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Latest Important Cases holder, and that the right secured by the statute was thereby exhausted. The court also held that it was not the purpose of the law to grant the further right to qualify the title of future purchasers by means of the printed notice affixed to the book, and that to give such right would extend the statute beyond its fair meaning and secure privileges not intended to be covered by the act of Congress. In that case it was recognized that there are differences between the copyright statute and the patent statute, and the purpose to decide the question now before us was expressly disclaimed. . . . "The real question is whether in the exclusive right secured, by statute to 'vend' a patented article there is included the right, by notice, to dictate the price at which subsequent sales of the article may be made. The patentee relies solely upon the notice quoted to control future prices in the resale by a purchaser of an article said to be of great utility and highly desirable for general use. The appellee and the jobbers from whom he purchased were neither the agents nor the licensees of the patentee. They had the title to and the right to sell, the article pur chased without accounting for the proceeds to the patentee and without making any further payment than had already been made in the purchase from the agent of the patentee. Upon such facts as are now presented we think the right to vend secured in the patent statute is not distinguishable from the right of vending given in the copyright act. In both instances it was the intention of Congress to secure an exclu sive right to sell, and there is no grant of a privi lege to keep up prices and prevent competition by notices restricting the price at which the article may be resold. The right to vend con ferred by the patent law has been exercised, and the added restriction is beyond the protection and purpose of the act. This being so, the case is brought within that line of cases in which this court from the beginning has held that a patentee who has parted with a patented machine by passing title to a purchaser has placed the article beyond the limits of the monopoly secured by the patent act." The decision was a close one, McKenna, Holmes, Lurton, and Van Devanter, J. J., dis senting. The Court denied an application for a rehear ing on June 16. (See for Henry v. Dick Co., 24 Green Bag 206, 210; for Bathtub case, 25 Green Bag 33, 36.) Railway Rates. "Minnesota Rate Cases" — Federal and State Powers — Administrative En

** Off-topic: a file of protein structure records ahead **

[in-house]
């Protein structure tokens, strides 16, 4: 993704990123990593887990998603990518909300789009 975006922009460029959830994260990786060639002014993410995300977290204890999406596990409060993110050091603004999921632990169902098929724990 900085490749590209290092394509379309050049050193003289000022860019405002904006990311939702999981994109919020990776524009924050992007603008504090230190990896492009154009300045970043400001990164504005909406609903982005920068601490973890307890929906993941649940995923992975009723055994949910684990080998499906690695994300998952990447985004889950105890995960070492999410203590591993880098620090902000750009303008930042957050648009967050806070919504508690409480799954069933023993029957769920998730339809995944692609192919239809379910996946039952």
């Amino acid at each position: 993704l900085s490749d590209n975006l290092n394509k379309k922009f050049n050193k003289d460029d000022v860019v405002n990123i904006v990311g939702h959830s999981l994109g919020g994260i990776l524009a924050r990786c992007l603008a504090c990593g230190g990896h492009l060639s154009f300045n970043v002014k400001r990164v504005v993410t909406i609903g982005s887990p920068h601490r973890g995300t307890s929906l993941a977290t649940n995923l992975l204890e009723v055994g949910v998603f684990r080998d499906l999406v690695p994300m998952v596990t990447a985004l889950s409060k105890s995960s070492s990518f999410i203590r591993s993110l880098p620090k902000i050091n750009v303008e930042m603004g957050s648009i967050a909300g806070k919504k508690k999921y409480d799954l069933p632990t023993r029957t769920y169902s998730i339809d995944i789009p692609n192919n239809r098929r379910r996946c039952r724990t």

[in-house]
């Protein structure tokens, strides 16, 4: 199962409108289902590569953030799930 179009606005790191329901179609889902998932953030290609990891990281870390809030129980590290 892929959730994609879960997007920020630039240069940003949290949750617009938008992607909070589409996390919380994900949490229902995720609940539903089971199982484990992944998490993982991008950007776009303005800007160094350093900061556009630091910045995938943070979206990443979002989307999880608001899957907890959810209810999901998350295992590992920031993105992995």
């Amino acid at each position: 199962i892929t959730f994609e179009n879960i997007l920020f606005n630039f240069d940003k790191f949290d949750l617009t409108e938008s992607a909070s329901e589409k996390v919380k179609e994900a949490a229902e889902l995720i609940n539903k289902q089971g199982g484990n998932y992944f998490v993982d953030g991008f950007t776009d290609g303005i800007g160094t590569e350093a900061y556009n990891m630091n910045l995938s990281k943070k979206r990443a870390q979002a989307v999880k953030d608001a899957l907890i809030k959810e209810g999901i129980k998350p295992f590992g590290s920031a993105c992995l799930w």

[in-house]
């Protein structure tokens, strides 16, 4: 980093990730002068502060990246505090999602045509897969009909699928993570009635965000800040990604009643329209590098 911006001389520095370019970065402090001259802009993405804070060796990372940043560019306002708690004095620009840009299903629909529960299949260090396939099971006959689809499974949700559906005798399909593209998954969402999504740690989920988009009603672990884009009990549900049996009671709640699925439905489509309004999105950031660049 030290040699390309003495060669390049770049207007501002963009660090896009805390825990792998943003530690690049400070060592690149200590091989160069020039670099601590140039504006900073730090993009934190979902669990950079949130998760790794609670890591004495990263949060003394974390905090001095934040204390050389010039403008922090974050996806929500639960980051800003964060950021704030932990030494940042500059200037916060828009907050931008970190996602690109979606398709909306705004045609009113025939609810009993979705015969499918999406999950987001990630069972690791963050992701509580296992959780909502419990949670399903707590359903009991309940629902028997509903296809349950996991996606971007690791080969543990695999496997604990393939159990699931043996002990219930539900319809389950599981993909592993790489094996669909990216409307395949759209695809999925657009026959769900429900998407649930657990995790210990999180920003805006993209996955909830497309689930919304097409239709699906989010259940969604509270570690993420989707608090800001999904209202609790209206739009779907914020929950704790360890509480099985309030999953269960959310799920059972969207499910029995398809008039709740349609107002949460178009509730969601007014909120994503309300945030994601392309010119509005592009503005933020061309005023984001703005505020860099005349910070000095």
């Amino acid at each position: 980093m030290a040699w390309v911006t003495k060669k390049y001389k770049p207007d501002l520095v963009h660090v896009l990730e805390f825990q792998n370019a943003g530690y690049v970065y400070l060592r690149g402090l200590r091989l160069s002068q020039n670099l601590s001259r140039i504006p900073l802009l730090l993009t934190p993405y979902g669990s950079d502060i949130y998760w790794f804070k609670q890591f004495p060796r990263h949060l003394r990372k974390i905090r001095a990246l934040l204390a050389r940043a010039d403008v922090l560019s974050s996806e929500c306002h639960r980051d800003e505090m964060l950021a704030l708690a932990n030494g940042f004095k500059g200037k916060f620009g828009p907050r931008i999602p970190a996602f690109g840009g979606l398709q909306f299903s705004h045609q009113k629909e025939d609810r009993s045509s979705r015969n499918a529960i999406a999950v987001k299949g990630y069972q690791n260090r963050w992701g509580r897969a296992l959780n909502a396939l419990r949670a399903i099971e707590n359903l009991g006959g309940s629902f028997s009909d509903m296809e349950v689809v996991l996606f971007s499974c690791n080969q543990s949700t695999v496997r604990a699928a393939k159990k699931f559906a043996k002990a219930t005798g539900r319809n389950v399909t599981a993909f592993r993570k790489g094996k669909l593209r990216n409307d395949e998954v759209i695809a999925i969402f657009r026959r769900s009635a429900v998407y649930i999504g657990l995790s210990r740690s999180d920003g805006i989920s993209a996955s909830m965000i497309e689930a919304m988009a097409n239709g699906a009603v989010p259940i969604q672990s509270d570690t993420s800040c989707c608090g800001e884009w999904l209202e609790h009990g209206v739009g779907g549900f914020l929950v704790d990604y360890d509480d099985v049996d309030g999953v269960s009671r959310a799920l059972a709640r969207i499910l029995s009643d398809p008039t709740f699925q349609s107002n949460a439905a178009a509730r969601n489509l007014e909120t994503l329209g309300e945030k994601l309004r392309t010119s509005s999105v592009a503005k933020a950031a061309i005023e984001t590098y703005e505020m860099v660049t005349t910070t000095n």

forcement of Interstate Commerce Act — Valuation of Railways — Apportionment of State and Inter state Business — Legitimate Earnings. U. S. The constitutional power of the states, unless Congress has acted in the matter, to regulate intra-state rates, even where the effect of such regulation, in so far as it applies to cities on the state boundaries or points within competitive districts crossed by state lines, might be to dis turb the relation previously existing between local and interstate rates and to create unjust discrimination between points in the state and those similarly situated in adjacent states, was sustained in Simpson v. Shepard, Simpson v. Kennedy, and Simpson v. Shillaber, decided by the United States Supreme Court June 9 (Oct. term, nos. 291, 292, 293; L. ed. adv. sheets no. 15, p. 729). The opinion of the court, deliv ered by Mr. Justice Hughes, was unanimous, with the sole qualification that Mr. Justice McKenna concurred in the result without offer ing a separate opinion. With respect to the constitutional division of federal and state powers, the effect of the decision was to reiterate the well-known prin ciple that the interstate commerce clause is not self-executing, and to allow to the states such powers, in the regulation of their internal com merce, as Congress by its own inaction has left them free to exercise after the passage of the interstate commerce act with its subsequent amendments. Consequently, though it may be that interstate rates cannot be regulated by Congress without imposing some requirements with respect to intra-state rates as they sub stantially affect interstate commerce, the states are free to establish maximum intra-state rates for interstate carriers. That such requirements may disturb the existing relation between intra state and interstate rates as to places within zones of competition crossed by the state bound ary line is no objection. Any question of unfairly discriminatory rates in violation of the inter state commerce act would be a question primarily for the Interstate Commerce Commission, not for the courts. On the question of valuation, the Court held that certain formula; for the determination of the value of the property of a railway do not furnish a proper criterion of the reasonableness of its rates. The effect of the decision was to hold that the valuation must not be swollen by the inclusion of abnormal or fictitious assets. For example, the valuation must not include assets of any extent which do not form part of the operating property of the carrier, or of that